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What Role Does Tolerance from Humility Play in Your Politics?

Whether you think of yourself as a Liberal, Libertarian, or Conservative, this video might blow your mind a little bit.
When you ask most people, "What is Libertarianism?" You might hear "Non-coercion" or "Non-aggression principle (NAP)" or "Everyone does what they want as long as it does not infringe on another person's rights" or "Limiting government to protecting private property (including our bodies) and defending our country from invaders" or "God created us free" or "It is the moral way" or a combination of those.
Milton Friedman had slightly different reasoning. He also made a wonderful case for "weaning plans," which he sees as our responsibility to those who are dependent on government handouts. I love that he speaks with so much compassion and practicality about the importance of doing what we can to make transitions as smooth as possible. And yay, this addresses the number one concern of many liberals!
Especially if you consider yourself Libertarian, please watch this because at the very least, it may challenge you to answer the question as to why you are a Libertarian or it may help you clarify for yourself and/or others why you believe as you do. If you are not Libertarian, this will surely help you understand some of the humanitarian and practical aspects of Libertarianism you may not have seen or understood before.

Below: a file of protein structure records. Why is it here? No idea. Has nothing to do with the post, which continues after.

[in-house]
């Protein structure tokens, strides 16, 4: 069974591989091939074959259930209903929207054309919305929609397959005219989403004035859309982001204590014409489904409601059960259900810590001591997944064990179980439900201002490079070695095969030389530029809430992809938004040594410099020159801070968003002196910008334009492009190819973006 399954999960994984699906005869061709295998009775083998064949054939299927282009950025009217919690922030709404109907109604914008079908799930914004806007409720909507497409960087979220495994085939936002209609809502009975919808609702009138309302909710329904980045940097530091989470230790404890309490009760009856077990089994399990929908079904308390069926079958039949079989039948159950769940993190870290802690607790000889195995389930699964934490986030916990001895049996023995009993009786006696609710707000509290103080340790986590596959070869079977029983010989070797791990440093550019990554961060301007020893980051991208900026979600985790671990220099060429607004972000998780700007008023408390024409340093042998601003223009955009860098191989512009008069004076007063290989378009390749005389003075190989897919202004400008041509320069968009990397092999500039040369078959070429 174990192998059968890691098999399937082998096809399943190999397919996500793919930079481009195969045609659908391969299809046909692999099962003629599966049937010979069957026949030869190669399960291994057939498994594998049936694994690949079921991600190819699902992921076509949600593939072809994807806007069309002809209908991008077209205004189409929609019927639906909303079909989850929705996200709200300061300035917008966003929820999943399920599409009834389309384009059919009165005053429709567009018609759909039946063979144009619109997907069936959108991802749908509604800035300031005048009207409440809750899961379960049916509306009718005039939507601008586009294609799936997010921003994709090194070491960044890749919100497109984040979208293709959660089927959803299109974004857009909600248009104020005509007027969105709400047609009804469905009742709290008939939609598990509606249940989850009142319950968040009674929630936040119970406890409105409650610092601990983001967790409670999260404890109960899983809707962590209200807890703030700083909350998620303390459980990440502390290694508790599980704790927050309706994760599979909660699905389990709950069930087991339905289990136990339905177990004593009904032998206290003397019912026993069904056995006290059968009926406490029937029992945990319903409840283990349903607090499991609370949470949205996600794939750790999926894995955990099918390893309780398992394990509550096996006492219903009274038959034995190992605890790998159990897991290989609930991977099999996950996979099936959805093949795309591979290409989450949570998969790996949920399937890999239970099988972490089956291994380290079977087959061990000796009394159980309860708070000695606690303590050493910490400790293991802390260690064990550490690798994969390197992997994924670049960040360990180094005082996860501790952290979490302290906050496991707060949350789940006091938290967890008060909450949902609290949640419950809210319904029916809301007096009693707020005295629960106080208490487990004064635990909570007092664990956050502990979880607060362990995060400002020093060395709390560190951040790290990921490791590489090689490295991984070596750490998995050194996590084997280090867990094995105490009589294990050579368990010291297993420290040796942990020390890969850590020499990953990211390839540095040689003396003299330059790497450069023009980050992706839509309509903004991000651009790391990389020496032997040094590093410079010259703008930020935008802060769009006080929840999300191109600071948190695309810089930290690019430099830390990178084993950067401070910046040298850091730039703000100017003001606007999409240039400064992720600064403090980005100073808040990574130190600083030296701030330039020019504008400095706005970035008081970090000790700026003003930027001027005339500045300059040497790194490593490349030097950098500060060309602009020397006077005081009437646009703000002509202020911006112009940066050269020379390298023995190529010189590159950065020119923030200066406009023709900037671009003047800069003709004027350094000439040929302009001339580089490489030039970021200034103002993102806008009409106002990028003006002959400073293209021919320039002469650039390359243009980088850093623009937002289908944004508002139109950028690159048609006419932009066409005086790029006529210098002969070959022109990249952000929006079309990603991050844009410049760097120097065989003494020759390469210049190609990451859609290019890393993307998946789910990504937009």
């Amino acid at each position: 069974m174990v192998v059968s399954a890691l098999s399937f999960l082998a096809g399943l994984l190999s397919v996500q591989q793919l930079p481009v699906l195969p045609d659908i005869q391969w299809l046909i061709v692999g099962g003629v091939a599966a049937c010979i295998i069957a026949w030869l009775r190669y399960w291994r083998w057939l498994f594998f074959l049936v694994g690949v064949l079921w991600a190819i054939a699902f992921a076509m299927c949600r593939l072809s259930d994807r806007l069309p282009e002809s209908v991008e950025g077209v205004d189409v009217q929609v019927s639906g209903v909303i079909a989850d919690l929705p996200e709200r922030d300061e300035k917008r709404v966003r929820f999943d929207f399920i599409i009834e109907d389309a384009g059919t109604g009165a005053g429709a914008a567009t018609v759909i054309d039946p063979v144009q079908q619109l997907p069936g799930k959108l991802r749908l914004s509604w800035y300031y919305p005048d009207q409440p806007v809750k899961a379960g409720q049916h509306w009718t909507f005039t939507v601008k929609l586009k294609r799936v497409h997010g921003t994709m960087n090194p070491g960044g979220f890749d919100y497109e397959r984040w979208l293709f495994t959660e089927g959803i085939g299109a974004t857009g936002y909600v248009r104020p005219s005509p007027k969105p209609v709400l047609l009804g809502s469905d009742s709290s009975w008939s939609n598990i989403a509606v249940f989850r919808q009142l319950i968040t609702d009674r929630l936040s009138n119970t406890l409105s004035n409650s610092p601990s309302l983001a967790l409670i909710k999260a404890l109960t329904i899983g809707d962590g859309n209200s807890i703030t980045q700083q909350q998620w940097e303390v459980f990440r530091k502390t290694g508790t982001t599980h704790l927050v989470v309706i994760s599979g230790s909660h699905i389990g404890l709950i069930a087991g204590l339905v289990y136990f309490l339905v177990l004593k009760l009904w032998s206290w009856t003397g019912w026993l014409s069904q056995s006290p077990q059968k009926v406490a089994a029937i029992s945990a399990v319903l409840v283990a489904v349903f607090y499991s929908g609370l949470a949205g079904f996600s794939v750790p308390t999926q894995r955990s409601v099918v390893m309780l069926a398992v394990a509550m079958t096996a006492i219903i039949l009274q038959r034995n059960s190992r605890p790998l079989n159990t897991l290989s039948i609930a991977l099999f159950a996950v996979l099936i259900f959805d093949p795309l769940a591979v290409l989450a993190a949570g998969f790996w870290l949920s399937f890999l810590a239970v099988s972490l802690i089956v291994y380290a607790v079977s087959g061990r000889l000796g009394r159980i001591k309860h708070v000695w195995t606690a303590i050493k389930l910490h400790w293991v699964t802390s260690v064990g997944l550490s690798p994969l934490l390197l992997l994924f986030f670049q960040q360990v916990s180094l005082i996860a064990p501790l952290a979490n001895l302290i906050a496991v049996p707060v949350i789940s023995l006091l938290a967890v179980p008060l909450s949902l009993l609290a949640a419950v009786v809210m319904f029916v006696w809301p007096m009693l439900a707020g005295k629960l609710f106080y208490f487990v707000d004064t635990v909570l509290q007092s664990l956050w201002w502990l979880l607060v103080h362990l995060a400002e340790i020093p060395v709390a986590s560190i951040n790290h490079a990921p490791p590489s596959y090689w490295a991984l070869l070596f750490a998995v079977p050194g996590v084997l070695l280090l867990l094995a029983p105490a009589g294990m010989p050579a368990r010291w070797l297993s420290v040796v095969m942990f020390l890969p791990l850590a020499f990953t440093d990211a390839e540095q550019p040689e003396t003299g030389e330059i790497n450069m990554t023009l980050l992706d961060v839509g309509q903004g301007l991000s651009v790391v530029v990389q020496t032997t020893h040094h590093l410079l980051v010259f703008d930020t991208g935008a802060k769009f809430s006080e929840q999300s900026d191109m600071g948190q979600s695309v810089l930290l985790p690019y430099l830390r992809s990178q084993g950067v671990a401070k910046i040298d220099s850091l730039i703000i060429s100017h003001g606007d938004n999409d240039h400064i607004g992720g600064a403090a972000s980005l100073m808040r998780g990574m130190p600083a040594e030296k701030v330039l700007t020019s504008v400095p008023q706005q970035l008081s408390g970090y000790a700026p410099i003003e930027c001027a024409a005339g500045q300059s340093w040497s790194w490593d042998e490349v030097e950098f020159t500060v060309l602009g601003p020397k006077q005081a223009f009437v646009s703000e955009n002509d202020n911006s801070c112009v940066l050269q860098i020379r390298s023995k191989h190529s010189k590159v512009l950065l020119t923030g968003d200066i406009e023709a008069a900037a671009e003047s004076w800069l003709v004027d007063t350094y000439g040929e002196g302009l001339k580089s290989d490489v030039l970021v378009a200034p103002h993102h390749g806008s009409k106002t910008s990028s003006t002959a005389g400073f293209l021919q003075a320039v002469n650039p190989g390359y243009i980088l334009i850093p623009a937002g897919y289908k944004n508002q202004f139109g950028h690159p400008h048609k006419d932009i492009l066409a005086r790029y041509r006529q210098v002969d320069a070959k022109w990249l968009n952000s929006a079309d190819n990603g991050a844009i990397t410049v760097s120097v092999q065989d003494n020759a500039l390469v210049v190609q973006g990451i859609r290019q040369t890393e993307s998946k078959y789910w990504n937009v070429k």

And an oh so important reminder that TOLERANCE BASED ON HUMILITY is A, if not THE, primary human value underlying Libertarianism: "I have no right to coerce someone else because I can not be sure that I am right and he is wrong."
Milton goes on, "Some of our heroes (Ludwig von Mises, for example) have been highly intolerant as human beings and have justified their views in ways that I regard as promoting intolerance."
I'm happy to know that one of my personal heroes, Ron Paul, speaks at length about "weaning plans" (my word, not his).
Why is tolerance the foundation of Libertarianism? How do we justify not initiating coercion?

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